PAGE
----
My name is Ardis and I am an avid reader and budding writer. I want to share my love of books with others. I work with kids and am interested in finding and creating books that will ignite the reader in everyone. Contact me at: ardis.atkins@gmail.com

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Thursday, September 22, 2016

ARC Review: A Mortal Song by Megan Crewe


Please Note:  I received an ARC copy of this book from NetGalley in exchange for an honest review.  This does not influence the opinions of my review in any way.

Synopsis (From GoodReads):
Sora's life was full of magic--until she discovered it was all a lie.

Heir to Mt. Fuji's spirit kingdom, Sora yearns to finally take on the sacred kami duties. But just as she confronts her parents to make a plea, a ghostly army invades the mountain. Barely escaping with her life, Sora follows her mother's last instructions to a heart-wrenching discovery: she is a human changeling, raised as a decoy while her parents' true daughter remained safe but unaware in modern-day Tokyo. Her powers were only borrowed, never her own. Now, with the world's natural cycles falling into chaos and the ghosts plotting an even more deadly assault, it falls on her to train the unprepared kami princess.

As Sora struggles with her emerging human weaknesses and the draw of an unanticipated ally with secrets of his own, she vows to keep fighting for her loved ones and the world they once protected. But for one mortal girl to make a difference in this desperate war between the spirits, she may have to give up the only home she's ever known.

Two things I love in life:  Fantasy and Japan.  When I saw the description of this book, I got very excited.  This is a middle grade book, but it held my interest throughout.  This was an action-packed treat.

What I Liked:
Sora is a Kami (Japanese for god), and lives on Mount Fuji where she is the daughter of the leaders of all the immortals.  This is a wonderful introduction to Japanese culture with a Shinto slant.  This story moves between the spirit world (which seems to be perpetually in the Edo period between the 1600's to the 1860's) and modern Japan.  I loved the idea of spirits, gods, and mortals and mixing with each other.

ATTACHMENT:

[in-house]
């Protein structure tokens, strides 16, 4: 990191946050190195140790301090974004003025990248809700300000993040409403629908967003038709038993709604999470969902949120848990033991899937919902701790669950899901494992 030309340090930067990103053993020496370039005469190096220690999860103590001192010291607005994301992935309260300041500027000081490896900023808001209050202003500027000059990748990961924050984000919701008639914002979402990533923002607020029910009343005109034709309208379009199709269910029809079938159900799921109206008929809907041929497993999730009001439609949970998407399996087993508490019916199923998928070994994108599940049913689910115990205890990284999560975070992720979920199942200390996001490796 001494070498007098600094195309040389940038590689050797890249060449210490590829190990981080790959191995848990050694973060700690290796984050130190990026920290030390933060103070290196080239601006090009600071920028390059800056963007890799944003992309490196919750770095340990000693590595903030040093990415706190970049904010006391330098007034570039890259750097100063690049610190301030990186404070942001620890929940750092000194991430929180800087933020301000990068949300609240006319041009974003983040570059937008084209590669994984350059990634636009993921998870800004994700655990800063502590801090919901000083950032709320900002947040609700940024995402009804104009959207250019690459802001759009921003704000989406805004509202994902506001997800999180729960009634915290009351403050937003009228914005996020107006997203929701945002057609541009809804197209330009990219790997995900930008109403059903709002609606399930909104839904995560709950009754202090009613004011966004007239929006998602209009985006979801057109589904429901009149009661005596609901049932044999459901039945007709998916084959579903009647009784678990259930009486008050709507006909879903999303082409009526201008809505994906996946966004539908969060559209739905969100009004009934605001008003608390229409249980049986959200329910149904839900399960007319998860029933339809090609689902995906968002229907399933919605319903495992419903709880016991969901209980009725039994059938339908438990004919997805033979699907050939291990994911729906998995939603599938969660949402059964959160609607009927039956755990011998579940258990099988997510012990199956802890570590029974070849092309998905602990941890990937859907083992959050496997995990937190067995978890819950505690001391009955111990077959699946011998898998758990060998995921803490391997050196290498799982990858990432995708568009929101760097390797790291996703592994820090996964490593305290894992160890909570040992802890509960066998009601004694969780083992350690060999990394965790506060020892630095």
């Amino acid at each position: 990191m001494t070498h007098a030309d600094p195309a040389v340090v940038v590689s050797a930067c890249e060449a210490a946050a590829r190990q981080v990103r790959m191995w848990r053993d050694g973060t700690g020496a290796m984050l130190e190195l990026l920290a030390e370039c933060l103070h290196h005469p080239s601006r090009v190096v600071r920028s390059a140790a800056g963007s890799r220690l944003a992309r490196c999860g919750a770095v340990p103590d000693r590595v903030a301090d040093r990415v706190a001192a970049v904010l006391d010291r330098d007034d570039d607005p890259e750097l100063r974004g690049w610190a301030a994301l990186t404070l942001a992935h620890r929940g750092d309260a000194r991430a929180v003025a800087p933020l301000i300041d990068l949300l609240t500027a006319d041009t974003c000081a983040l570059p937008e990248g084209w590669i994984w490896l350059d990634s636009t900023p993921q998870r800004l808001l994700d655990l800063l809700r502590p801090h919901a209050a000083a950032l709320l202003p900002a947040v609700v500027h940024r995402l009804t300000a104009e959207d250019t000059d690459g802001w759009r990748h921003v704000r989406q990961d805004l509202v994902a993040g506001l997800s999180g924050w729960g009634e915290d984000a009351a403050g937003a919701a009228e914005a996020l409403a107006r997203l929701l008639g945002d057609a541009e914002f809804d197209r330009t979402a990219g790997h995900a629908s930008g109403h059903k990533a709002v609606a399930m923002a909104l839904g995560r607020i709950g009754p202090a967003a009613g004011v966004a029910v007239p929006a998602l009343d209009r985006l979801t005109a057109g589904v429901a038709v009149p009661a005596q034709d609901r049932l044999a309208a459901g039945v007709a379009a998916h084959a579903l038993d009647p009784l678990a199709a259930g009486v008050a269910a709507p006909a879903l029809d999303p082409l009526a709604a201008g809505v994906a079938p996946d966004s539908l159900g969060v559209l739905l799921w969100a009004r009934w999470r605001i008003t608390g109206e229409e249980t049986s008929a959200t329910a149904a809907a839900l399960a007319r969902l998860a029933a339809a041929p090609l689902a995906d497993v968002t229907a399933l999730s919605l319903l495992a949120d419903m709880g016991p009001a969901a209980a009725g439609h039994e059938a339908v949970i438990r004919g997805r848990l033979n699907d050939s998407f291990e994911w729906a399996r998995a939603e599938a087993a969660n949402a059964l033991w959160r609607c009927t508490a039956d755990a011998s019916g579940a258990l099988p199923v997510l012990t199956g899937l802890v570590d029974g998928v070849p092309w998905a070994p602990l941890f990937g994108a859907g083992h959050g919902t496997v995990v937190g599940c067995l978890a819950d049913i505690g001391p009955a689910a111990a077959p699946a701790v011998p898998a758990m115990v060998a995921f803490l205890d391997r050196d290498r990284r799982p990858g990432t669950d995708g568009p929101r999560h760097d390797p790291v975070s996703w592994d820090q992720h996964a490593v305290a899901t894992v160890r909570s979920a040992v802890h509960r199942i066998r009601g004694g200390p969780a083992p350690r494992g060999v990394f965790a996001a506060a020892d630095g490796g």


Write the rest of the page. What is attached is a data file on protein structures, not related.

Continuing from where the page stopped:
Sora finds out she is not a god (I'm not giving anything away as this is in the intro).  As expected, she resists this reality and tries to continue to use magic and to do things as a god.  But she can't.  Throughout the story, Sora learns how to be human.

I loved how Sora came to appreciate what is meant to be human.  However fun it was to have superpowers, there are advantages to being human.  People are less predictable than gods,  but also have a range of emotions that gods do not.  As Sora starts to become more human, she must grapple with the concept of mortality.  As frightened as this is, she starts to accept that her life will change.

What I Didn't Like:
Since I lived in Japan for some time and know quite a bit about Japanese culture, I immediately understood the references the author made about gods.  I think for most people reading this (particularly younger readers), some of the story made seem confusing.  I wish the author would have spent some time explaining how the Japanese spirit world works, how shrines are laid out, and other things that would be new to readers outside of Asia. 




Release Date:  September 13th, 2016

Source:  NetGalley

Format:  ARC E-Book

Recommendation: This was a fun adventure (Percy Jackson style) that I think middle grade readers will love.

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